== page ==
At first I thought it was just fatigue. The water level was about six inches up from the floor. Unless I'm moving downhill into the deep end of the pool, the water level in this stinkhole is rising, I thought.
I found the idea of drowning in a cesspool to be absurd and disgusting. Moving ever more slowly in the deepening water, I came finally to a third corner. My sense of time and distance in the smelly darkness was getting vague, but as best I could estimate, the distance to the third corner was about a hundred and fifty feet. A picture began to emerge in my mind of a huge basement, and unless the London sewer system was disgorging its contents into my cellar, the place was located within reach of the Thames, and the tide was rising.
Soon after I crawled past the fourth corner, I found out where the water was coming from. I could feel the pressure of it pouring in from a long crack in the foundation. The weight of the water as it hit my face and chest indicated a crack three or four inches wide. I banged my head against the wall. No luck. The foundation wasn't going anywhere.
I was up to my waist in water. I had not made it back to my starting point. I had not encountered stairs or a ladder or any way I could think of to get out. And I was totally exhausted. I could go no further. In a kneeling position with my right shoulder next to the wall at the fourth corner, I waited for the tide. I prayed silently, God don't let me fall into the water. My mind shut down.
I passed out or slept. I awoke with foul water lapping at my cheek. I shuddered to an upright position by heaving my shoulder away from the wall. I realized that the sweat of my earlier exertion and the water had loosened the tape on my mouth. I made extravagant faces in the dark, contorting my facial muscles to get the tape away from my lips. Eventually the tape on one side of my lips pulled loose, and I was able to breathe through my mouth. I let out a tremendous scream. The sound echoed throughout the cavernous cellar, resounded quickly, and died. The water continued to rise until it was up to my mouth as I stood upright on my knees.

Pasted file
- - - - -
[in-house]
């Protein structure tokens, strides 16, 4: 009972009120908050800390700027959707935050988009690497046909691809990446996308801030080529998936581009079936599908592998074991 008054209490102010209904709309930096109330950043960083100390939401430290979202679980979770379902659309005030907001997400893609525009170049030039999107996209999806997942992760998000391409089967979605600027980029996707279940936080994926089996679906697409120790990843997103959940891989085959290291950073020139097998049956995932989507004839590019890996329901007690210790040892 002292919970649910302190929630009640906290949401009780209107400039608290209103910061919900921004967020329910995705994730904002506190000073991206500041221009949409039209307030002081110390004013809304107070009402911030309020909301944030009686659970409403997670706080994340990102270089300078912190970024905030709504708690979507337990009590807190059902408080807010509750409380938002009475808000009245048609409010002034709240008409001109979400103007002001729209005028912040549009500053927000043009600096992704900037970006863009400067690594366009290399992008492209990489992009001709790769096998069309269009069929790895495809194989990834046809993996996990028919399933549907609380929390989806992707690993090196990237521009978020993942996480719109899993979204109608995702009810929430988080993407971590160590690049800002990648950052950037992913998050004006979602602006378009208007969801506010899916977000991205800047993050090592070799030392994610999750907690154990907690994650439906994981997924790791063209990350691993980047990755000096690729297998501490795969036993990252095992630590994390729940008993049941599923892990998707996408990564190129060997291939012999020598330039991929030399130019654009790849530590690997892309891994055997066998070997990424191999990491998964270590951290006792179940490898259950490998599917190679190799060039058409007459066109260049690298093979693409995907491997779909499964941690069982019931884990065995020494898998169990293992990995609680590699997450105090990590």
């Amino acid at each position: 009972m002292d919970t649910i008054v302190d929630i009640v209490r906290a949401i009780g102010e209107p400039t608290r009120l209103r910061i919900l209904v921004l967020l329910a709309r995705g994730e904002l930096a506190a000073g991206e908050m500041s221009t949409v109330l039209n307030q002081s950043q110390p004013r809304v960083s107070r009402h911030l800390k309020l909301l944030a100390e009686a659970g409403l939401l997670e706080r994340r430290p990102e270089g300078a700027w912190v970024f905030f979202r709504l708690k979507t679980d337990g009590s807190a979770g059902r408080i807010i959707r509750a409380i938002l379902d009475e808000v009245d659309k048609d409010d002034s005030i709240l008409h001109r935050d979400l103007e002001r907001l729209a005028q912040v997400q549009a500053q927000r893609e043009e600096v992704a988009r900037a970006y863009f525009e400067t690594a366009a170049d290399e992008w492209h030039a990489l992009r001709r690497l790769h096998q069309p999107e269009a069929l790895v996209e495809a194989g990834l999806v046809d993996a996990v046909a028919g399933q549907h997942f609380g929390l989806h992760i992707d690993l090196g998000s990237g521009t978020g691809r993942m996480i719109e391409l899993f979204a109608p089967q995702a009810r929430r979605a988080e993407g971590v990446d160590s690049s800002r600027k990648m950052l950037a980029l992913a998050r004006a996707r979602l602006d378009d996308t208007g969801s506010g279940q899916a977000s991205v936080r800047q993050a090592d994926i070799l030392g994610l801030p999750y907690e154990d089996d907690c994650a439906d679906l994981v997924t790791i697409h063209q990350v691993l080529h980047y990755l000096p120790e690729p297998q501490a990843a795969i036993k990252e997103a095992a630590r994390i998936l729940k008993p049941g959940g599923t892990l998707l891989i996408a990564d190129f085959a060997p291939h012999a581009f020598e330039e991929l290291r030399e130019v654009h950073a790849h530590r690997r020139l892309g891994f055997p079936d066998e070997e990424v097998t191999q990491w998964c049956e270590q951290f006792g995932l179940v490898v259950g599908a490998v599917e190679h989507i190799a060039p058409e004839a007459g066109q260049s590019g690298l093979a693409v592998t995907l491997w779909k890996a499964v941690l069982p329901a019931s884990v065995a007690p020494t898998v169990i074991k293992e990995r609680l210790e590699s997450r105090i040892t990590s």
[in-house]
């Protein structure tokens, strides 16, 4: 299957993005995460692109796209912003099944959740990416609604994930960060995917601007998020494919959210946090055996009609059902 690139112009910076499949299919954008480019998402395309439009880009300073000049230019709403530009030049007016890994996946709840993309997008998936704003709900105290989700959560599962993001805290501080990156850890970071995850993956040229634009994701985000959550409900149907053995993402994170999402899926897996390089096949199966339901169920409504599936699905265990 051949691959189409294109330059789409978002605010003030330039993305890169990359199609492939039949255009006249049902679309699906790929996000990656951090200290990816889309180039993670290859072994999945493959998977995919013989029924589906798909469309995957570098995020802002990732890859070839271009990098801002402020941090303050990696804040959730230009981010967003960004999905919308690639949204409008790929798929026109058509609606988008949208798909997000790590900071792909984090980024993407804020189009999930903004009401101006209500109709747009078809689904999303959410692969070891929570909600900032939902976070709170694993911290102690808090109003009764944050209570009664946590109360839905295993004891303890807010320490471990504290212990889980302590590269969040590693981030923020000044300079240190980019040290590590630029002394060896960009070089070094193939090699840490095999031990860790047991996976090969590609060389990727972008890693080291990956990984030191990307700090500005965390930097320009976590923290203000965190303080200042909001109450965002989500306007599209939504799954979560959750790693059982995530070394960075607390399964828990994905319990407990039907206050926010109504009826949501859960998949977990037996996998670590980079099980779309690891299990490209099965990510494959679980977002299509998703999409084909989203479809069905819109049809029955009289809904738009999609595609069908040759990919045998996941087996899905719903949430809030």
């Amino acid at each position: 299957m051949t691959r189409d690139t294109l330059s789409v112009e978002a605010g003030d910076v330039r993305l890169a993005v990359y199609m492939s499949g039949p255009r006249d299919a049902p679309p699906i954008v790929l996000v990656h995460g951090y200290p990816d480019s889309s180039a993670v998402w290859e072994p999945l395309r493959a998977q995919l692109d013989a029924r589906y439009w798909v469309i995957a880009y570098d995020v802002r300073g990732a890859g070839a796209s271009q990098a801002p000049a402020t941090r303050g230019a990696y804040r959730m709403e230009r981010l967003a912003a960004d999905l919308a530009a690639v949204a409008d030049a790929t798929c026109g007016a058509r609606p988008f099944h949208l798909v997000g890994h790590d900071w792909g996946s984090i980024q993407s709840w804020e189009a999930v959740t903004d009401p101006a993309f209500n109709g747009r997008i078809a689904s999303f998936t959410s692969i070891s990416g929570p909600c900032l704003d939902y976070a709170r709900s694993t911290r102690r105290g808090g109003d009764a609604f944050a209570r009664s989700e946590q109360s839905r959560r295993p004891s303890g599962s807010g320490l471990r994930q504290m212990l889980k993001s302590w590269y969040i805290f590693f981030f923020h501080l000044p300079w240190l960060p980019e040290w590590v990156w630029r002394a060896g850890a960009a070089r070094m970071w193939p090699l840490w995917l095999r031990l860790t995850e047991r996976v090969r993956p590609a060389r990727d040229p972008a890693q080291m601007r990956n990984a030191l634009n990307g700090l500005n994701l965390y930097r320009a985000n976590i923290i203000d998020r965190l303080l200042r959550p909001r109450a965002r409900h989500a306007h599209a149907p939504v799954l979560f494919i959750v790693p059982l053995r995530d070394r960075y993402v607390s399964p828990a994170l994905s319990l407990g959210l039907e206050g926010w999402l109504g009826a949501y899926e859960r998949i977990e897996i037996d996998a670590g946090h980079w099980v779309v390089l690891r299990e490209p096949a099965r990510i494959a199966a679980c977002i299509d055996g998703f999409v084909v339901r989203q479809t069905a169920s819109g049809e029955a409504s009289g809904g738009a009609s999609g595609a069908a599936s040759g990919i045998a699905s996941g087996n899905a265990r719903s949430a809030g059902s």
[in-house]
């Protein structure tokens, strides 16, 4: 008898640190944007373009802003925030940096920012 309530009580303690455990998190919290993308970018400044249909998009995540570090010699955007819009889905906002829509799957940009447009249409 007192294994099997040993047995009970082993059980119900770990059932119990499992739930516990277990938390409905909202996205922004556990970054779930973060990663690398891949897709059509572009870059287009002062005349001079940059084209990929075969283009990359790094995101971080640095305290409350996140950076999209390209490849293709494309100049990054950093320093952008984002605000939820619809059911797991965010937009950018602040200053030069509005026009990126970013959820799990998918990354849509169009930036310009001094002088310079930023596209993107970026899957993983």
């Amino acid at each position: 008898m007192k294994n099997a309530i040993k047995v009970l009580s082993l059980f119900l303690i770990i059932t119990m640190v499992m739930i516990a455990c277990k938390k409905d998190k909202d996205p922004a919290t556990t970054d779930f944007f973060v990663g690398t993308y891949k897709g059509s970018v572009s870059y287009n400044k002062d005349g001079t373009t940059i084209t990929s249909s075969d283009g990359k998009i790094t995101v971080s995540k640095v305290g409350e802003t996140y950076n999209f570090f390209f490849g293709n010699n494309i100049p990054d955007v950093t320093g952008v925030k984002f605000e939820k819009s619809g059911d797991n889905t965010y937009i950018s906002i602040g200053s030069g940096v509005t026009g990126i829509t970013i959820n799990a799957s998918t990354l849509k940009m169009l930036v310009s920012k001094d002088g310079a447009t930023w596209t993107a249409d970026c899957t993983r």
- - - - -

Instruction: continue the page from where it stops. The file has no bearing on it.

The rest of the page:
I'll have to try to stand, I realized.
As the water rose I struggled to my feet but fell down with a splash. There was not enough slack in the rope between my hands and my feet. I would have to break the rope or drown. I struggled to a crouching position, balanced in the deepening water on the balls of my feet, the water up to my chin. From the crouch I began slowly to rise, putting pressure on the rope and as a result on my arms and legs. My legs pushed upward putting a terrific tension on the rope. The rope stretched taut. I tried to break the length of rope. The water kept rising.
I could feel the tendons connecting the muscles of my shoulders beginning to stretch and the ligaments holding my upper arm bones in the sockets beginning to pull. I was pulling my own arms out of their sockets. As far as I could tell, the rope showed no signs of breaking. But it did seem to be giving me some slack. Either that or my shoulders were dislocated.
The tide in the cellar continued to rise. I was standing as tall as I could, a position which placed me about four feet off the ground, a deformed creature with backward arms clasped at his rear. I couldn't get my forearms past my hips. The V of my hands and arms was too narrow to move past my butt. My legs began to shake with fatigue. The water was cold. My whole body began to shake. The water continued to rise, covering my mouth with slimy goo.